BIM: Digital Mock-Ups for Construction
The digital revolution is also affecting the building and public works industry, and BIM is one of its essential components. BIM is completely changing the way a structure or infrastructure is designed. By offering complete digital continuity, it also meets the construction needs for the advent of intelligent buildings and smart cities.
What is BIM?
BIM is an acronym for Building Information Modeling. BIM encompasses all types of infrastructure, not just buildings. It, therefore, concerns the civil engineering sector, technical networks (telecom, electrical, etc.), or public works. In addition, it encompasses all phases of a project, not only the construction phase.
The BIM is, therefore, an innovative working method. It gathers a set of digital processes that allow the establishment of a complete and shared database by taking all the data from the project. These data include all the technical and functional characteristics of the work, throughout its life cycle, from design to construction, but also during the use of the work and its possible demolition.
In concrete terms, BIM is a collaborative digital platform where the various parties involved in the project can enrich the content in real-time and consult all helpful information. As such, BIM greatly facilitates the feasibility of projects, firstly by modernizing the collection of all information relating to it in a digital file, but also by giving the possibility of exploiting all the data thanks to very successful technological processes. In addition, it allows for interoperability, which was previously quite difficult to implement, since it ensures digital continuity regardless of the software used, particularly thanks to the IFC file format, which is open source and free.
As you can see, BIM is much more than a simple model since it can consider all aspects of construction and allow for simulations, data exchange, etc. It is, in fact, an accurate 3D parametric digital model that contains intelligent and structured data. For example, BIM can show the ecological footprint of a structure and that of the materials used, the properties of each object as well as their relationships, structural calculation analyses, or even compliance with standards or the budget.
What are the advantages of BIM in the public works sector?
The advantages of BIM are multiple. First, as explained in the previous paragraph, it dramatically facilitates interoperability around a project, but that’s not all. BIM is a real revolution for the project owner, project management teams, architects, design offices, and public works companies. Its main advantages are:
Interoperability: BIM allows for digital continuity of the project between each participant, thus strengthening and optimizing collaboration.
Cost and time saving: virtualization, planning, and other simulations save a lot of time and are better organized. In addition, the better organization tends to optimize safety on construction sites. Moreover, budget control tools help to reduce costs and avoid certain budgetary incidents, such as when modifications must be made.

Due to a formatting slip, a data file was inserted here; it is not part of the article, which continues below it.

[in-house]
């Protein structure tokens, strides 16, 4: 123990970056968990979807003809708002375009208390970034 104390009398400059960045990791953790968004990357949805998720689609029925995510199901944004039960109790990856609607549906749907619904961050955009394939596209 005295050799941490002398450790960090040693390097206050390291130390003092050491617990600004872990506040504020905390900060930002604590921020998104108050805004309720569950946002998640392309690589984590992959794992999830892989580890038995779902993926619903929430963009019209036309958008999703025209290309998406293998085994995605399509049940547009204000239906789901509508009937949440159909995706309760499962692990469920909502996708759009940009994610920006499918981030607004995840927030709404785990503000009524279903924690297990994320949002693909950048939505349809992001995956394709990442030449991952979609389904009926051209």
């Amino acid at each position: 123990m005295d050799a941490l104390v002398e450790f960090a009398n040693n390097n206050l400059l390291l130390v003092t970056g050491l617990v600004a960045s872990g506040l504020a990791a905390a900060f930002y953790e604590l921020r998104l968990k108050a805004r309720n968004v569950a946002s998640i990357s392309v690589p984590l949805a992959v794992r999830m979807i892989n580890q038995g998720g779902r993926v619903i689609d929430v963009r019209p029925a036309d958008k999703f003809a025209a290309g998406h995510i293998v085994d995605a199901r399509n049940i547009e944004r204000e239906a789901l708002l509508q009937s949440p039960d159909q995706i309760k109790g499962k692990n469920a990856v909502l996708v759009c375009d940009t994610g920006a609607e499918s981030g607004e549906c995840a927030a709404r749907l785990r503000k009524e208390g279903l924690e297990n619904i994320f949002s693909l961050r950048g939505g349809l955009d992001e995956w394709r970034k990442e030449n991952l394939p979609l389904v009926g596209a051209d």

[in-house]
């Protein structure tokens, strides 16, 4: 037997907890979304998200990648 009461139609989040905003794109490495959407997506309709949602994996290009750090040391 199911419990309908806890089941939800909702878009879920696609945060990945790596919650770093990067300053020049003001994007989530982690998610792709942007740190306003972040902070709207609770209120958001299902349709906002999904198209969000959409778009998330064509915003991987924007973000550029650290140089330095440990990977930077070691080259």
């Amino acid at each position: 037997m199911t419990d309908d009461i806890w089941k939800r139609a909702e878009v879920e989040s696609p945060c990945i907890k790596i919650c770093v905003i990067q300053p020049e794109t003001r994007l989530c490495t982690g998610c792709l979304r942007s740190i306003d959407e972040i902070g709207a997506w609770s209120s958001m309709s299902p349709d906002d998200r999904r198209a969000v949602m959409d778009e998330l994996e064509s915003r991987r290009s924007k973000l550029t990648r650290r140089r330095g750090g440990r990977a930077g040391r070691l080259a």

A better quality design: conducting analyses, controls, and simulations early on during the project study is possible. Thus, the slightest problem, whether technical or otherwise, can be detected before work even begins. This results in better design quality, also made possible by better use of the available resources.
Improved maintenance of the works: every built piece must be regularly maintained and checked. BIM offers the possibility to manage technical maintenance and facilitate the traceability of all operations already performed on the structure.
BIM has many other advantages. For example, it can be a great ally in studying the ecological footprint of a building or structure for construction or renovation to improve its environmental performance. By using the 3D digital model from the beginning of the project, even before the design of the structure, it is possible to determine the energy efficiency of a building to ensure that it enters the field of sustainable buildings. Indeed, many characteristics are taken into account to determine the energy consumption of a building (insulation and heating system, location and orientation of the building, etc.), and BIM tools make it possible to design buildings that consume less and less energy.
Finally, BIM has a promising future in a building and public works market that is increasingly oriented towards modern solutions such as additive manufacturing (construction using a 3D printer), intelligent buildings, and smart cities. Indeed, the collection and digitization of data constituting the BIM are perfectly coupled with the phenomenon of Big Data at work to make buildings, networks, and the various working methods “smarter”.
Although all have not yet adopted BIM, it seems the future will give it an increasingly important place in the building and public works sector.